The most important thing in the marketplace is smart order routing. A year ago, everybody was talking about different algorithms and different benchmarks, but at the end of the day, all those algorithms need to be tuned to a fragmentated marketplace, or they simply won't work. As more players join in, and the market gets more fragmented, they'll work even less well." Richard Balarkas, CEO of Instinet, even goes so far as to say: "Smart order routing technology is the key differentiating feature between brokers who should now close their business and brokers who are positioned to take advantage of the market going forward."
Discussing the fragmentation of the market, Simon Nathanson, CEO of Neonet, says: "It's one thing to set up best execution policies, categorise clients and do the transaction reporting. That is what most people have done prior to MiFID, but not so many are prepared to trade on a fragmented market, to find the best price and to use the tools you need to use, to execute in the best way. " Like Smith, Nathanson describes MiFID as an opportunity, and speaks of Neonet's response in terms of technology, and specifically smart order routing.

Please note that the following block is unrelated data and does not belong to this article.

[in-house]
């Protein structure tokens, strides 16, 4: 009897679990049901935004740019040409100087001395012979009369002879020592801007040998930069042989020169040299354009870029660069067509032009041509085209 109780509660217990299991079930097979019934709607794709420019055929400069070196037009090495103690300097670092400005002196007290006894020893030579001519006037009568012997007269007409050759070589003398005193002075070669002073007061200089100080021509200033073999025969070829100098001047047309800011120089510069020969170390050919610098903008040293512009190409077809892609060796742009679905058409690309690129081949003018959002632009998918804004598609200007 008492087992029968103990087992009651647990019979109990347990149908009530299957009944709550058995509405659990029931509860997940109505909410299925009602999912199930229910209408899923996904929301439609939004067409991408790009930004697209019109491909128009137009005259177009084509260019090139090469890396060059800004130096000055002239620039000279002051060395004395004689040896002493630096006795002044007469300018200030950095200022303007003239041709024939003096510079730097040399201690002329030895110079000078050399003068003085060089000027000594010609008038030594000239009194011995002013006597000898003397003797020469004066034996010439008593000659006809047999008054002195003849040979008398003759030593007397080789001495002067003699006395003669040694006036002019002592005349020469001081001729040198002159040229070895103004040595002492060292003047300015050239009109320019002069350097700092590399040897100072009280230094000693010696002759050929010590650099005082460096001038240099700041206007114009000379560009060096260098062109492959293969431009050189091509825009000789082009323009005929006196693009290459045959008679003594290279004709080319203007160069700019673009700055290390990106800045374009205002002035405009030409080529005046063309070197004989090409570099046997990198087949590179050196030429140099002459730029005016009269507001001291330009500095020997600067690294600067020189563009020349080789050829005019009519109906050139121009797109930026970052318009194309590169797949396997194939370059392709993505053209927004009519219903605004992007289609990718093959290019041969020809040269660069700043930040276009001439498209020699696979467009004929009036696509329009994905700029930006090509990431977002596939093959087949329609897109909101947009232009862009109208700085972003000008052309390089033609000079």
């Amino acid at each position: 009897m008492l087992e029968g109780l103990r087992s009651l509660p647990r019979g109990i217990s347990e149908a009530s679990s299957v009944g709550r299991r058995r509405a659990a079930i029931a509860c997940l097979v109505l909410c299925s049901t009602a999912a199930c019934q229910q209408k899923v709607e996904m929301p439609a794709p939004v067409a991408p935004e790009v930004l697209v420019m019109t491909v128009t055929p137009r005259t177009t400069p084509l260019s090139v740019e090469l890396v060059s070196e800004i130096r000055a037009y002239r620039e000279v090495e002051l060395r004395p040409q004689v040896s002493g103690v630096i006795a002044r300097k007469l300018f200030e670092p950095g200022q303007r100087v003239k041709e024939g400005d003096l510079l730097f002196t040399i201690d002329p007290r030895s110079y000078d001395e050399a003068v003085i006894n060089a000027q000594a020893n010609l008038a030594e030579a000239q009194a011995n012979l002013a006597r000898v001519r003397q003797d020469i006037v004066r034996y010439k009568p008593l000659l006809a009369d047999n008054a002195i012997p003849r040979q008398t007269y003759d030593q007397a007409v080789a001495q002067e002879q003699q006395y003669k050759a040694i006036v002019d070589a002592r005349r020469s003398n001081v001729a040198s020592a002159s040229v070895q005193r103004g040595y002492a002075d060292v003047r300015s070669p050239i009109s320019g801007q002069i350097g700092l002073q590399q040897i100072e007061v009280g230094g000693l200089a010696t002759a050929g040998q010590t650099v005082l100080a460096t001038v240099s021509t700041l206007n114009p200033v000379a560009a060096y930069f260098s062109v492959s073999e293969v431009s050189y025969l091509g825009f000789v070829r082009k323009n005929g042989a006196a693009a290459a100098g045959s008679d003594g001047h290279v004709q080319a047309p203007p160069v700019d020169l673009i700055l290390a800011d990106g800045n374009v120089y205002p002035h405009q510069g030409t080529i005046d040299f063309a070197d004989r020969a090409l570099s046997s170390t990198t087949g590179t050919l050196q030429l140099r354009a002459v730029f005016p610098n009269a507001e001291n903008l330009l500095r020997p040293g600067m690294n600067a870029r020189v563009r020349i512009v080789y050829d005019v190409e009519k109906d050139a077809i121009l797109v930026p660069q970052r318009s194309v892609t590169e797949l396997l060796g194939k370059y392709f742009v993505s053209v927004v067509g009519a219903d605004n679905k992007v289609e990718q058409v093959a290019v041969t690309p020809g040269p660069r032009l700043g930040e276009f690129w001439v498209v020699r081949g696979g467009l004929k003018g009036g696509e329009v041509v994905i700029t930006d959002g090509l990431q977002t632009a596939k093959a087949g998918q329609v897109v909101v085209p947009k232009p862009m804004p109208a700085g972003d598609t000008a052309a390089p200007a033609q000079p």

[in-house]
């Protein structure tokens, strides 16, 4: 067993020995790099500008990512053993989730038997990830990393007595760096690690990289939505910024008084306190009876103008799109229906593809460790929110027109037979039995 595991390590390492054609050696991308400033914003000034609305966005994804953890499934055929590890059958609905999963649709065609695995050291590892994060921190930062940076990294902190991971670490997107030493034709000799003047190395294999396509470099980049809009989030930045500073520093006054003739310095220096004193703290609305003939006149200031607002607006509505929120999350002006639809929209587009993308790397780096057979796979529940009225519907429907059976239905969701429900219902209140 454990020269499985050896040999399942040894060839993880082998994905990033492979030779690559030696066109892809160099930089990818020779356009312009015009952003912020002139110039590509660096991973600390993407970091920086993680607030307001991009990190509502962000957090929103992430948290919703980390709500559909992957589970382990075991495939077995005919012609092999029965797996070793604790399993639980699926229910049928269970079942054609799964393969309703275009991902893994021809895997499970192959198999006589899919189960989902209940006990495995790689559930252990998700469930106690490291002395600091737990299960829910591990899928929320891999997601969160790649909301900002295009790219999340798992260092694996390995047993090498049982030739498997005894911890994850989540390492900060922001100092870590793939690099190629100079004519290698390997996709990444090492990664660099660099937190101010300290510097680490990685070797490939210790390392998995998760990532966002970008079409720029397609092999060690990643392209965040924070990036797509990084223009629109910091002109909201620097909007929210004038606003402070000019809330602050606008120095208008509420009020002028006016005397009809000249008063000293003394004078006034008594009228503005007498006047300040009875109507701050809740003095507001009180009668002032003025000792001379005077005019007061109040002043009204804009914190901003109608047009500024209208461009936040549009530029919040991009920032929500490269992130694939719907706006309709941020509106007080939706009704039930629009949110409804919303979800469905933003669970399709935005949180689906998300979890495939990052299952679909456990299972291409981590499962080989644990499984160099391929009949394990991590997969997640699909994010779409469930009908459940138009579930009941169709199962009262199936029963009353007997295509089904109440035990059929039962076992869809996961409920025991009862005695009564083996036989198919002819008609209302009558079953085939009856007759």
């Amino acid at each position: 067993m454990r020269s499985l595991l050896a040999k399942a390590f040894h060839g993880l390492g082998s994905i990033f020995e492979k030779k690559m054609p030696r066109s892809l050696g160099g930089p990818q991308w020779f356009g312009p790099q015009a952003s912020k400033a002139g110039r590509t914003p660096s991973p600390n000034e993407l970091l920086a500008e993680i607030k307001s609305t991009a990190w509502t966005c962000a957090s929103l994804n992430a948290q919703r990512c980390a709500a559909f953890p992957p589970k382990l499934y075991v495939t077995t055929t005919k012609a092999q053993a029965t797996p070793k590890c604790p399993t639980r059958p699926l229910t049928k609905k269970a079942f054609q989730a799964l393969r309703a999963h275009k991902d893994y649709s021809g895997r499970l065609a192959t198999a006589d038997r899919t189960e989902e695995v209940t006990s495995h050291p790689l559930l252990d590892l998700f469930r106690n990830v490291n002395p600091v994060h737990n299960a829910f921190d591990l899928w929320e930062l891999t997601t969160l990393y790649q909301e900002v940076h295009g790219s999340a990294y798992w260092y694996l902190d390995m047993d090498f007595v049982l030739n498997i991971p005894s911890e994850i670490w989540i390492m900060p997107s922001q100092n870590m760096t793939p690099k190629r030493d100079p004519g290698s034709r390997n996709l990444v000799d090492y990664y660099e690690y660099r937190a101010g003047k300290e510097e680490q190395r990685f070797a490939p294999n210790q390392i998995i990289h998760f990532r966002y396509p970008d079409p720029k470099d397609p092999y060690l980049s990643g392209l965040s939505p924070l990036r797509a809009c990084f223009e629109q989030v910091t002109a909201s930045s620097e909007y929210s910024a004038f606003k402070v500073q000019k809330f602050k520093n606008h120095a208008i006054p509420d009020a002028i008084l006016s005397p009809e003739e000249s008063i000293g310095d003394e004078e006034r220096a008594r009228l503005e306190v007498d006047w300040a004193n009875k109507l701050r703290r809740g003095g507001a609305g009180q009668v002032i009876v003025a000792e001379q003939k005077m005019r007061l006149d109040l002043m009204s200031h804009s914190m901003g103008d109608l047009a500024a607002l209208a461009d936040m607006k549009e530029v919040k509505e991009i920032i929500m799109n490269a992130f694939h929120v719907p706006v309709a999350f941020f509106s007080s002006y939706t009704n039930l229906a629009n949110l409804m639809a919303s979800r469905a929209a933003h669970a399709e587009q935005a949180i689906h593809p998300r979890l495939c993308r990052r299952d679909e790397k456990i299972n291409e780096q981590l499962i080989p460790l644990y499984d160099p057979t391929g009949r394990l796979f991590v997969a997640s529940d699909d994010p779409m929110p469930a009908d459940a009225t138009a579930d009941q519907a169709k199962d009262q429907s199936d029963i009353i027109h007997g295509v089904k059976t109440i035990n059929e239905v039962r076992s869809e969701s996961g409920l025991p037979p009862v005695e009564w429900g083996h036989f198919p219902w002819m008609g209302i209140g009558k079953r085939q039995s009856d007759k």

That is not just a matter of achieving best execution, but of proving it. Nathanson says: "You have to look at it all the time and see how well we did the execution. Was it good enough, what price improvement did we achieve? That will become more important over time." The underlying problem being that the simple benchmarking question - Could I have done better elsewhere? - becomes significantly more difficult to answer in a fragmented market. On a similar point, Randall says: "As a result of MiFID, there is now a plethora of different reporting venues, and it becomes quite difficult for participants in the market to be able to do the analysis because they've got to go to so many places."